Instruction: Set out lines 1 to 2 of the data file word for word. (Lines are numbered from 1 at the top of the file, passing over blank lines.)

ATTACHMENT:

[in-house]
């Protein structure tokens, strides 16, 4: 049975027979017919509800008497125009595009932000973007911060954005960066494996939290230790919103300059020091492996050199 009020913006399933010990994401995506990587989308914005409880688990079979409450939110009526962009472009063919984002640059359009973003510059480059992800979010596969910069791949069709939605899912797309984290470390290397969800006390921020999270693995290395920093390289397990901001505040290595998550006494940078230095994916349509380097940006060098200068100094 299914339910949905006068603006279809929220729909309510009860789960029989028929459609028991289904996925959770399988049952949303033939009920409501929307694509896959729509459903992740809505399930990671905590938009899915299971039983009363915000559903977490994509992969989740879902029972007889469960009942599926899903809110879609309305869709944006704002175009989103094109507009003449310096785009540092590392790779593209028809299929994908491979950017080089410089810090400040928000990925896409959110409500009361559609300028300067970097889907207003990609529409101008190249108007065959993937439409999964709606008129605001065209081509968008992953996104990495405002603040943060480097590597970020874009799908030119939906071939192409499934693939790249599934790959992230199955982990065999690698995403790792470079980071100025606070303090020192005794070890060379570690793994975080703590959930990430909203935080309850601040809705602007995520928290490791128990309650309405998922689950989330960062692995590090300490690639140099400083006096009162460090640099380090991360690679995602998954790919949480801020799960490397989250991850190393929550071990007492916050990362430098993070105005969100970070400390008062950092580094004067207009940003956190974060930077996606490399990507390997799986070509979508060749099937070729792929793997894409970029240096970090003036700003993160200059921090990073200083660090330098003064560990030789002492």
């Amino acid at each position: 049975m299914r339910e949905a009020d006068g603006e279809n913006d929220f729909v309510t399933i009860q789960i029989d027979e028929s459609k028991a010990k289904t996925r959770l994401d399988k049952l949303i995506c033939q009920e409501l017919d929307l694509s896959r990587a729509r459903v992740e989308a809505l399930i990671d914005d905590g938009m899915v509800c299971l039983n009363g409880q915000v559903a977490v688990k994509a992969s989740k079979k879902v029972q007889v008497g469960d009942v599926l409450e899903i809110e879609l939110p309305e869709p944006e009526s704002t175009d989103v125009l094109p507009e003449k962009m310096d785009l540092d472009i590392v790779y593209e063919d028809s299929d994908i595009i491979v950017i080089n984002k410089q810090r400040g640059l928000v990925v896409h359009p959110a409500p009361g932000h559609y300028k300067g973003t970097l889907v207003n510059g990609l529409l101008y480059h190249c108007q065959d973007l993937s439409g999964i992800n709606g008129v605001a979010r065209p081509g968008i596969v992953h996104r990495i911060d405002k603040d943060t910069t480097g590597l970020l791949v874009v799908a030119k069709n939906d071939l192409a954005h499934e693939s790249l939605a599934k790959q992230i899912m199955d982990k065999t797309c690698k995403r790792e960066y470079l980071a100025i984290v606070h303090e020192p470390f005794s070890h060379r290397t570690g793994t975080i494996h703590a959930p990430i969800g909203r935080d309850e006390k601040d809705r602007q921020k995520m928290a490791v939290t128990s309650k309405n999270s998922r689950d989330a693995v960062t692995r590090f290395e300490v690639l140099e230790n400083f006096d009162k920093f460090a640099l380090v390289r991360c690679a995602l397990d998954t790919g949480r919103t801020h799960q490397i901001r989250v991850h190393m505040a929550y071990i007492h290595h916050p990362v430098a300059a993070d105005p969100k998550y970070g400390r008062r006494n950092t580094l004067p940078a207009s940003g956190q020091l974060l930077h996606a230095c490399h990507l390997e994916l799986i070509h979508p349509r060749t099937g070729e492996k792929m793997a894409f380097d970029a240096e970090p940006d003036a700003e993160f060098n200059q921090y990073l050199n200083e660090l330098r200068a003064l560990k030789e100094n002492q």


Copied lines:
[in-house]
């Protein structure tokens, strides 16, 4: 049975027979017919509800008497125009595009932000973007911060954005960066494996939290230790919103300059020091492996050199 009020913006399933010990994401995506990587989308914005409880688990079979409450939110009526962009472009063919984002640059359009973003510059480059992800979010596969910069791949069709939605899912797309984290470390290397969800006390921020999270693995290395920093390289397990901001505040290595998550006494940078230095994916349509380097940006060098200068100094 299914339910949905006068603006279809929220729909309510009860789960029989028929459609028991289904996925959770399988049952949303033939009920409501929307694509896959729509459903992740809505399930990671905590938009899915299971039983009363915000559903977490994509992969989740879902029972007889469960009942599926899903809110879609309305869709944006704002175009989103094109507009003449310096785009540092590392790779593209028809299929994908491979950017080089410089810090400040928000990925896409959110409500009361559609300028300067970097889907207003990609529409101008190249108007065959993937439409999964709606008129605001065209081509968008992953996104990495405002603040943060480097590597970020874009799908030119939906071939192409499934693939790249599934790959992230199955982990065999690698995403790792470079980071100025606070303090020192005794070890060379570690793994975080703590959930990430909203935080309850601040809705602007995520928290490791128990309650309405998922689950989330960062692995590090300490690639140099400083006096009162460090640099380090991360690679995602998954790919949480801020799960490397989250991850190393929550071990007492916050990362430098993070105005969100970070400390008062950092580094004067207009940003956190974060930077996606490399990507390997799986070509979508060749099937070729792929793997894409970029240096970090003036700003993160200059921090990073200083660090330098003064560990030789002492």